It takes nearly a decade for new pecan trees to fully mature, meaning that not only is this year's crop ruined, but so is the next one, and the one after that too.

Georgia Pecans
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It's been three months since Hurricane Michael bore down on southwest Georgia with triple-digit winds. For 75-year-old Robert Cohen, who has been harvesting pecans in the tiny town of Brinson since he was a child, a storm of that magnitude threatening his livelihood more than 100 miles away from the coast was unthinkable.

Speaking with Atlanta magazine, the lifelong farmer revealed he didn't even board up the windows of his two-story home, nor did he worry about his pecans just 10 days away from harvest. "Worrying couldn't change the weather," he thought to himself.

But then he watched the winds uproot the trees "as effortlessly as a gardener pulling carrots from the ground."

The next morning, he surveyed the damage with his wife and two sons—pecan farmers themselves. They observed rows of baby pecan trees, still too young to bear nuts, still standing. But his oldest trees, some planted by his father more than a century ago, were destroyed.

It takes nearly a decade for new pecan trees to fully mature, meaning that not only is this year's crop ruined, but so is the next one, and the one after that too.

Horticulturist and pecan expert Lenny Wells summed up Michael's devastation for Atlanta. According to Wells, 740,000 trees were destroyed, and 55 million pounds of nuts were ruined, totaling $560 million in anticipated economic losses. He estimates that about half of the state's crop was decimated, noting that Hurricane Irma had already wiped out a third of it the year before.

State agriculture commissioner Gary Black painted an even broader picture for the magazine. "We may have had the best pecan crop we ever had [in 2018]," he said. "You saw what could be. And now you see what's not there. Last year, Georgia sold $300 million worth of pecans. I'd be surprised if we sold $100 million this year."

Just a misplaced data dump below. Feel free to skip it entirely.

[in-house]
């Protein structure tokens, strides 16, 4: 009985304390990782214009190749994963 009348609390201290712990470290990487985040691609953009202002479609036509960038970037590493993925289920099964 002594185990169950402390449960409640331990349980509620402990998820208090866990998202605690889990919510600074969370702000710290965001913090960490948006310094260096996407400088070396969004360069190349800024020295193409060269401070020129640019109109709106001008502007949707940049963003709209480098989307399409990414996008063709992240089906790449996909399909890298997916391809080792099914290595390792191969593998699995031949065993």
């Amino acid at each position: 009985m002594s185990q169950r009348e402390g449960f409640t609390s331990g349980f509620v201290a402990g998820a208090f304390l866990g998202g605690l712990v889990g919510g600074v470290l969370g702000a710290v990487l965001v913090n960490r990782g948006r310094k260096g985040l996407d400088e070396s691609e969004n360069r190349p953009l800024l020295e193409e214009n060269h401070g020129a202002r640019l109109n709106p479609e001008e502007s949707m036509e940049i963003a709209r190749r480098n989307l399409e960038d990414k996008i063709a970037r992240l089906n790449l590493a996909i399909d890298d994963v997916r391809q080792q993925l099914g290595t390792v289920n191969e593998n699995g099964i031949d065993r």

And, as Wells stressed, not all losses can be quantified.

"Some of these guys are growing pecans on trees that their great-grandfathers planted," Wells told Atlanta. "Their grandfathers planted trees. Their parents planted trees. [The trees are] like children to pecan growers."

Pecan farmer Bo Morey outlined farmers' two options for going forward: bring in heavy machinery to clear the fallen trees, speeding up the process but also crushing fallen nuts, or hire workers to clear the debris by hand. The latter he described as a slow, expensive process that would leave pecans vulnerable to rotting. "Either which way," he told Atlanta, "we lose."

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All of this, coupled with increasing tariffs, has led many pecan farmers to consider leaving the industry altogether. The average age of a Georgia farmer is 60, and many feared it was a dying profession even before Hurricane Michael hit. For some younger farmers, pecans no longer seem like a safe investment.

"The storm has made us consider: ‘Is this something we want to do?'" David Goodson, who comes from a long line of Leesburg pecan farmers, told Atlanta. "What if this happens again? I don't want to think about it. But there's a chance."